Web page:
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Eric Baker v. Mulholland Security and Patrol


March 28, 2012


(Los Angeles County Super. Ct. No. BC424703) APPEAL from a judgment and order of the Superior Court of Los Angeles County. Conrad R. Aragon, Judge. Affirmed in part, reversed in part.

The opinion of the court was delivered by: Grimes, J.


Eric Baker (plaintiff) sued Mulholland Security and Patrol, Inc. (defendant), for retaliation, failure to pay overtime compensation, and failure to maintain records, claiming he was terminated after just 13 days of employment when he complained about discriminatory remarks made at his workplace. The trial court disposed of his retaliation claim by summary adjudication, and the remainder of his claims were dismissed after the parties reached a settlement. The trial court concluded plaintiff was terminated for his poor performance and that plaintiff failed to demonstrate there were triable issues whether defendant's justification for its termination decision was pretextual. Plaintiff filed two appeals, which were consolidated, challenging the judgment on the retaliation claim, as well as the trial court's order awarding expert witness fees to defendant. Finding no error with the summary adjudication of plaintiff's retaliation claim, we affirm the judgment. However, we conclude the trial court applied an erroneous legal standard in awarding defendant its expert witness fees, and that any expert fee award would be an abuse of discretion because plaintiff made a sufficient prima facie showing of retaliation. We therefore reverse the expert fee award.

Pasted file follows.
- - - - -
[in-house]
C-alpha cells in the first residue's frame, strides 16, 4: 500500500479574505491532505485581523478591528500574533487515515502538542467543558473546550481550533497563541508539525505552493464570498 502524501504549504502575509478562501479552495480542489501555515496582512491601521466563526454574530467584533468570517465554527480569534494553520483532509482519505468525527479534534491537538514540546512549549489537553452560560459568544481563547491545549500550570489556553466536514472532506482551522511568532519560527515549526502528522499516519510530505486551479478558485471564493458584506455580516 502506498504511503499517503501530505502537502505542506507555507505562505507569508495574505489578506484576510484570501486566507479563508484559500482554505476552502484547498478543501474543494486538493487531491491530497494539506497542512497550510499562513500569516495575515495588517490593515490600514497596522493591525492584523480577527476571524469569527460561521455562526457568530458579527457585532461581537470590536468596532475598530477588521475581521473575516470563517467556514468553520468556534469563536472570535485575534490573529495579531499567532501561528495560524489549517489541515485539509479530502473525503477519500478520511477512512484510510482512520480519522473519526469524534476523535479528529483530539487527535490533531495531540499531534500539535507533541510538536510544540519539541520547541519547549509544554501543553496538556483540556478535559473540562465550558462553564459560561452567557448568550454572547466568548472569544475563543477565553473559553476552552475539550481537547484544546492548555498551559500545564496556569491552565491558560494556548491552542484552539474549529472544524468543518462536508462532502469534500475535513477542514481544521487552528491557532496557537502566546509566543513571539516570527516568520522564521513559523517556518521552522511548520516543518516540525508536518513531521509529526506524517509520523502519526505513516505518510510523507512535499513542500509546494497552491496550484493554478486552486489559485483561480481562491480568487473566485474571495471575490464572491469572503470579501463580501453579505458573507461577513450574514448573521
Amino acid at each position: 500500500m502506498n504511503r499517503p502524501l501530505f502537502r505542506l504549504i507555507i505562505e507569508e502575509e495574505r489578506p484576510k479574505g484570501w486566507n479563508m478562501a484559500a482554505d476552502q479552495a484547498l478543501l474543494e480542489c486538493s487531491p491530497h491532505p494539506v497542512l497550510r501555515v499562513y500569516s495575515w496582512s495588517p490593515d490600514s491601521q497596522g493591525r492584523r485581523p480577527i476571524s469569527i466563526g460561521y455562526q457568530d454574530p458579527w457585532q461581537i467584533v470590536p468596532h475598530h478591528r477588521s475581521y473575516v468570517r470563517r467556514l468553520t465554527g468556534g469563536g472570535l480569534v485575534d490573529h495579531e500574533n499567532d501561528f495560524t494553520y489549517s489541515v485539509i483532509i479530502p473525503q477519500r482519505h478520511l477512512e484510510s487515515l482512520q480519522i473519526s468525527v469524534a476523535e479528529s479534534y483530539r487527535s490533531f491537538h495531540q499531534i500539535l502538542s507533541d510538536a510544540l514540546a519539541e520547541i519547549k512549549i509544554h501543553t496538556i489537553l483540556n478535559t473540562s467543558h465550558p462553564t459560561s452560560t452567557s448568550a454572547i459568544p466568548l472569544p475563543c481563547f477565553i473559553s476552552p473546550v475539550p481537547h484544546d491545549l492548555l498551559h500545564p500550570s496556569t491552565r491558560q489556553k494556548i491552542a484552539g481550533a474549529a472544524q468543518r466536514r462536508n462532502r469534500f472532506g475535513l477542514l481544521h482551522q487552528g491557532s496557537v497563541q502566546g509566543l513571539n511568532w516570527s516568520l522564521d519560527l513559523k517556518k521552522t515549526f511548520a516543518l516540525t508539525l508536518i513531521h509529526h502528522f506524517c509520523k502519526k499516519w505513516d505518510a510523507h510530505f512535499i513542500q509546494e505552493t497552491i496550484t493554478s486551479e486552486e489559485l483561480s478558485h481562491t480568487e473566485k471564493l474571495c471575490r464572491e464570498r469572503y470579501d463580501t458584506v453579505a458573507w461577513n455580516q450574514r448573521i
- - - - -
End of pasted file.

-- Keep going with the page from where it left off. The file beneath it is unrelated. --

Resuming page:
The following facts are undisputed: Plaintiff began working for defendant on February 18, 2009. After three days of training and seven days working as a security guard for defendant's client, the Heschel School, defendant received its first complaint about plaintiff's job performance. Atanacio "Tony" Guerrero (Guerrero), Heschel's maintenance manager, contacted defendant on March 4, 2009, and complained plaintiff was making personal phone calls and ignoring his duties while on the phone; that he ignored Betty Winn, the head of the Heschel School, when she confronted him about his phone use; and he was rude and unprofessional, and had problems operating the school's security gate. Bruce Ferreira (Ferreira), defendant's account manager for the Heschel School, forwarded the complaints to Daniel Campbell (Campbell), defendant's co-owner and vice president of human resources, who directed Ferreira to write a warning notice. Ferreira wrote the notice on March 4, 2009. He also confirmed the complaints with the client, Ms. Winn, on March 6, 2009, and talked with plaintiff about paying attention to his job duties and not using the phone for personal calls during business hours.

On March 11, 2009, Ferreira received another complaint about plaintiff's job performance. Guerrero informed Ferreira that plaintiff was again on the phone making personal calls, and he had a bad attitude. Ferreira called Campbell to report the complaint, and it was decided that plaintiff should be sent home because the client was very upset. Plaintiff was directed to meet with Campbell the following day. Ferreira drafted another warning notice.

On the evening of March 11, Field Supervisor Mike Powell (the field supervisor, or Powell) emailed members of defendant's management, including Campbell, to report that plaintiff had complained about racist and discriminatory comments by a Heschel employee.

Plaintiff met with Campbell on March 12. They met again on March 18, and plaintiff was terminated at this meeting.